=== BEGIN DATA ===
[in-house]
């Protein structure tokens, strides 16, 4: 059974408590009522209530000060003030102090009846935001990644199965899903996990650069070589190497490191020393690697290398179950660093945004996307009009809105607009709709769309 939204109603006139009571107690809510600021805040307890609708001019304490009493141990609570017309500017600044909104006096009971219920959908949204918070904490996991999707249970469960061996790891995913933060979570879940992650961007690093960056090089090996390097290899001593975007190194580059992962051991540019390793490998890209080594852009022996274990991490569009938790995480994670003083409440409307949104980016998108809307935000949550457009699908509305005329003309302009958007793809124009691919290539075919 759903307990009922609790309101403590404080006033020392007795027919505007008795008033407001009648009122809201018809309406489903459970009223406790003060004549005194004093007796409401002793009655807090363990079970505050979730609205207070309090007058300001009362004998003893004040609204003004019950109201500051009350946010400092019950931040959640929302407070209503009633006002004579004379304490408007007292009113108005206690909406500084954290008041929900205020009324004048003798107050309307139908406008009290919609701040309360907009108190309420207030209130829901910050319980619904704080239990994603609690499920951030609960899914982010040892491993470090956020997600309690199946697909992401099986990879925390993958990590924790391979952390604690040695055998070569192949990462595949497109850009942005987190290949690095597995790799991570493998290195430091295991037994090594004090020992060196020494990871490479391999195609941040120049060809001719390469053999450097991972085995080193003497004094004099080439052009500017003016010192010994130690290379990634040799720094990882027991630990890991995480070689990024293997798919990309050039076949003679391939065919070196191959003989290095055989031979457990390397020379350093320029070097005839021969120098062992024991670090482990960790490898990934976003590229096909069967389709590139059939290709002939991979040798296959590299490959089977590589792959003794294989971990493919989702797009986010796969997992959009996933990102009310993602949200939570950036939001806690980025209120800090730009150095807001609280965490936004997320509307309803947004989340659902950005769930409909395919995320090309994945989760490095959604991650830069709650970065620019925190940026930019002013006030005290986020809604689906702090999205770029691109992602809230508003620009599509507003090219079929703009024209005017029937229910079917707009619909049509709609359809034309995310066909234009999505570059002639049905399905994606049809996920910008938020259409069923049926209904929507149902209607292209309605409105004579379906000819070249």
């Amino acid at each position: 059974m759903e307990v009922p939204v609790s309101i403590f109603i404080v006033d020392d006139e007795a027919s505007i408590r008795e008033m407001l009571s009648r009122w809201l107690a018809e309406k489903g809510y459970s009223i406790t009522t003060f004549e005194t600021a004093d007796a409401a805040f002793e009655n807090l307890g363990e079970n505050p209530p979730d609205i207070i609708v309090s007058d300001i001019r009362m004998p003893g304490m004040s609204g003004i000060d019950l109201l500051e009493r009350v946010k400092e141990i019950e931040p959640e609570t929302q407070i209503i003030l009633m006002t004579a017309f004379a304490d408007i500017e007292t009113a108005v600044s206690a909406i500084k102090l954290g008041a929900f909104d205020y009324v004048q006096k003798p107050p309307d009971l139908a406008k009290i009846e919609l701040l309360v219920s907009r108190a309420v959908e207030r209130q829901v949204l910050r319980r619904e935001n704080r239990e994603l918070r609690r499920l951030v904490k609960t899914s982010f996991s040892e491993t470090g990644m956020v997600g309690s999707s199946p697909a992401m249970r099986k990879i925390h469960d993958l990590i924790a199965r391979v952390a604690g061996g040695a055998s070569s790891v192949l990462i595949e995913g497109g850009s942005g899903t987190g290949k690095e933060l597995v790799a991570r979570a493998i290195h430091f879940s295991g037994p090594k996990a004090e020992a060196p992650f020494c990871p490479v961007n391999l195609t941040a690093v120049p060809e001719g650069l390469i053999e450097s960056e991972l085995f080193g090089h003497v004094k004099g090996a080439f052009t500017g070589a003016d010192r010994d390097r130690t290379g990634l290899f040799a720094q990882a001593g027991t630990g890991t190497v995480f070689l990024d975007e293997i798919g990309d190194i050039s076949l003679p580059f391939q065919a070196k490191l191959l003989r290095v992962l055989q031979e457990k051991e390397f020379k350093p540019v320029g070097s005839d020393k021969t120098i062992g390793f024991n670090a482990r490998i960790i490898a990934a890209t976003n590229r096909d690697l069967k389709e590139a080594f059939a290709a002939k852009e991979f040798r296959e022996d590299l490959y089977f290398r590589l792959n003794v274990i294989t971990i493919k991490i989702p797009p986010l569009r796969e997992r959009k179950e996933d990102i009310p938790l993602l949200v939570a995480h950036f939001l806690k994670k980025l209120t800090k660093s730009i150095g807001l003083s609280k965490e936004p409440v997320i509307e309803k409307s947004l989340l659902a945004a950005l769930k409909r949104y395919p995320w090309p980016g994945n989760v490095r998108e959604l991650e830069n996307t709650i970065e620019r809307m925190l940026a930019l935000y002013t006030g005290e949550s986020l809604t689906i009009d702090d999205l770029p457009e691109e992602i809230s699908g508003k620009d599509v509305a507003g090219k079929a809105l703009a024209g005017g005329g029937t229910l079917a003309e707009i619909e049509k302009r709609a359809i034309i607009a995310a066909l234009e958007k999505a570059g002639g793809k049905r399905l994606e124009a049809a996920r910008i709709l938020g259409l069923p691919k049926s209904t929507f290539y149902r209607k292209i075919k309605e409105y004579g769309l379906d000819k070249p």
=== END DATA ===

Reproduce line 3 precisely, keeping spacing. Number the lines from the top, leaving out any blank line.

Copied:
């Amino acid at each position: 059974m759903e307990v009922p939204v609790s309101i403590f109603i404080v006033d020392d006139e007795a027919s505007i408590r008795e008033m407001l009571s009648r009122w809201l107690a018809e309406k489903g809510y459970s009223i406790t009522t003060f004549e005194t600021a004093d007796a409401a805040f002793e009655n807090l307890g363990e079970n505050p209530p979730d609205i207070i609708v309090s007058d300001i001019r009362m004998p003893g304490m004040s609204g003004i000060d019950l109201l500051e009493r009350v946010k400092e141990i019950e931040p959640e609570t929302q407070i209503i003030l009633m006002t004579a017309f004379a304490d408007i500017e007292t009113a108005v600044s206690a909406i500084k102090l954290g008041a929900f909104d205020y009324v004048q006096k003798p107050p309307d009971l139908a406008k009290i009846e919609l701040l309360v219920s907009r108190a309420v959908e207030r209130q829901v949204l910050r319980r619904e935001n704080r239990e994603l918070r609690r499920l951030v904490k609960t899914s982010f996991s040892e491993t470090g990644m956020v997600g309690s999707s199946p697909a992401m249970r099986k990879i925390h469960d993958l990590i924790a199965r391979v952390a604690g061996g040695a055998s070569s790891v192949l990462i595949e995913g497109g850009s942005g899903t987190g290949k690095e933060l597995v790799a991570r979570a493998i290195h430091f879940s295991g037994p090594k996990a004090e020992a060196p992650f020494c990871p490479v961007n391999l195609t941040a690093v120049p060809e001719g650069l390469i053999e450097s960056e991972l085995f080193g090089h003497v004094k004099g090996a080439f052009t500017g070589a003016d010192r010994d390097r130690t290379g990634l290899f040799a720094q990882a001593g027991t630990g890991t190497v995480f070689l990024d975007e293997i798919g990309d190194i050039s076949l003679p580059f391939q065919a070196k490191l191959l003989r290095v992962l055989q031979e457990k051991e390397f020379k350093p540019v320029g070097s005839d020393k021969t120098i062992g390793f024991n670090a482990r490998i960790i490898a990934a890209t976003n590229r096909d690697l069967k389709e590139a080594f059939a290709a002939k852009e991979f040798r296959e022996d590299l490959y089977f290398r590589l792959n003794v274990i294989t971990i493919k991490i989702p797009p986010l569009r796969e997992r959009k179950e996933d990102i009310p938790l993602l949200v939570a995480h950036f939001l806690k994670k980025l209120t800090k660093s730009i150095g807001l003083s609280k965490e936004p409440v997320i509307e309803k409307s947004l989340l659902a945004a950005l769930k409909r949104y395919p995320w090309p980016g994945n989760v490095r998108e959604l991650e830069n996307t709650i970065e620019r809307m925190l940026a930019l935000y002013t006030g005290e949550s986020l809604t689906i009009d702090d999205l770029p457009e691109e992602i809230s699908g508003k620009d599509v509305a507003g090219k079929a809105l703009a024209g005017g005329g029937t229910l079917a003309e707009i619909e049509k302009r709609a359809i034309i607009a995310a066909l234009e958007k999505a570059g002639g793809k049905r399905l994606e124009a049809a996920r910008i709709l938020g259409l069923p691919k049926s209904t929507f290539y149902r209607k292209i075919k309605e409105y004579g769309l379906d000819k070249p």